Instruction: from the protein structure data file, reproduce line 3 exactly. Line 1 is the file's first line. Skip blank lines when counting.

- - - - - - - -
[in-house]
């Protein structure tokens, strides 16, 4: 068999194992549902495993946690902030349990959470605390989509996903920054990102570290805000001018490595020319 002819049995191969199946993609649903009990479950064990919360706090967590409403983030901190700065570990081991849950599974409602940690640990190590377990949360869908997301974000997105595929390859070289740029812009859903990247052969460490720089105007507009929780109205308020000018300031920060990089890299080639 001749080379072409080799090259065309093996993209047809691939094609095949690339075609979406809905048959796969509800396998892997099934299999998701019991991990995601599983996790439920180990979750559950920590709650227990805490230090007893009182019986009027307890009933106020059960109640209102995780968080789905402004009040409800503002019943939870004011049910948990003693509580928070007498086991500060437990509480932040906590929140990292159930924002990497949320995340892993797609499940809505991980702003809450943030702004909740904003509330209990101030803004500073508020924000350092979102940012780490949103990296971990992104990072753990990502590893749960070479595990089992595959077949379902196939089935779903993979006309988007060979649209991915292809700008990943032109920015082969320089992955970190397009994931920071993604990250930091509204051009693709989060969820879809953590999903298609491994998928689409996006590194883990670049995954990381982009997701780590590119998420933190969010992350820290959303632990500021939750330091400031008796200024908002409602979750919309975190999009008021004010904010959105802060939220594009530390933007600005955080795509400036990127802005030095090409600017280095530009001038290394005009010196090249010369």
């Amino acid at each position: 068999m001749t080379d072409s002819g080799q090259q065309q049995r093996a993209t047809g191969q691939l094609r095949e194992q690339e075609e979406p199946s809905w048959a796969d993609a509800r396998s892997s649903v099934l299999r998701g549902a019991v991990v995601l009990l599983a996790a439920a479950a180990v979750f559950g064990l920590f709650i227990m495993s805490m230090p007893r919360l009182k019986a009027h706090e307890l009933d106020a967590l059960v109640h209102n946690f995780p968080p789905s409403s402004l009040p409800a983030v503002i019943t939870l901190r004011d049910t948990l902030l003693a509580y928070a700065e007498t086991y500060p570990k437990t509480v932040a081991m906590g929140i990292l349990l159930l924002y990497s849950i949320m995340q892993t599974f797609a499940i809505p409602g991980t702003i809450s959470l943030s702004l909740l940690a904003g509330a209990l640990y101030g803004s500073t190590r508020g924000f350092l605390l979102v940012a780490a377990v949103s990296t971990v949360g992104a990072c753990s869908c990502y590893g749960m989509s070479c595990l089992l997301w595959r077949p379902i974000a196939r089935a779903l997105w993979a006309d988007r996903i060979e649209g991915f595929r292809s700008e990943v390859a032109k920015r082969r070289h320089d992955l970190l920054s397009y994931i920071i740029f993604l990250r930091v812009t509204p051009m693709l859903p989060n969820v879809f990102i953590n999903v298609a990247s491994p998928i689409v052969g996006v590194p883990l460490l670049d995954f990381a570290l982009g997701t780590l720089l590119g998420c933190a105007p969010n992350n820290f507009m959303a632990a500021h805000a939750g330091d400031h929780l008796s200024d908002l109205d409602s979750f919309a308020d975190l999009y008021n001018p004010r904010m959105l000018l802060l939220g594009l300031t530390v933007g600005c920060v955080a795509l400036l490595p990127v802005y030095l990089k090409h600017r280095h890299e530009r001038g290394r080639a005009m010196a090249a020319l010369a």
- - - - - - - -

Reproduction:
């Amino acid at each position: 068999m001749t080379d072409s002819g080799q090259q065309q049995r093996a993209t047809g191969q691939l094609r095949e194992q690339e075609e979406p199946s809905w048959a796969d993609a509800r396998s892997s649903v099934l299999r998701g549902a019991v991990v995601l009990l599983a996790a439920a479950a180990v979750f559950g064990l920590f709650i227990m495993s805490m230090p007893r919360l009182k019986a009027h706090e307890l009933d106020a967590l059960v109640h209102n946690f995780p968080p789905s409403s402004l009040p409800a983030v503002i019943t939870l901190r004011d049910t948990l902030l003693a509580y928070a700065e007498t086991y500060p570990k437990t509480v932040a081991m906590g929140i990292l349990l159930l924002y990497s849950i949320m995340q892993t599974f797609a499940i809505p409602g991980t702003i809450s959470l943030s702004l909740l940690a904003g509330a209990l640990y101030g803004s500073t190590r508020g924000f350092l605390l979102v940012a780490a377990v949103s990296t971990v949360g992104a990072c753990s869908c990502y590893g749960m989509s070479c595990l089992l997301w595959r077949p379902i974000a196939r089935a779903l997105w993979a006309d988007r996903i060979e649209g991915f595929r292809s700008e990943v390859a032109k920015r082969r070289h320089d992955l970190l920054s397009y994931i920071i740029f993604l990250r930091v812009t509204p051009m693709l859903p989060n969820v879809f990102i953590n999903v298609a990247s491994p998928i689409v052969g996006v590194p883990l460490l670049d995954f990381a570290l982009g997701t780590l720089l590119g998420c933190a105007p969010n992350n820290f507009m959303a632990a500021h805000a939750g330091d400031h929780l008796s200024d908002l109205d409602s979750f919309a308020d975190l999009y008021n001018p004010r904010m959105l000018l802060l939220g594009l300031t530390v933007g600005c920060v955080a795509l400036l490595p990127v802005y030095l990089k090409h600017r280095h890299e530009r001038g290394r080639a005009m010196a090249a020319l010369a």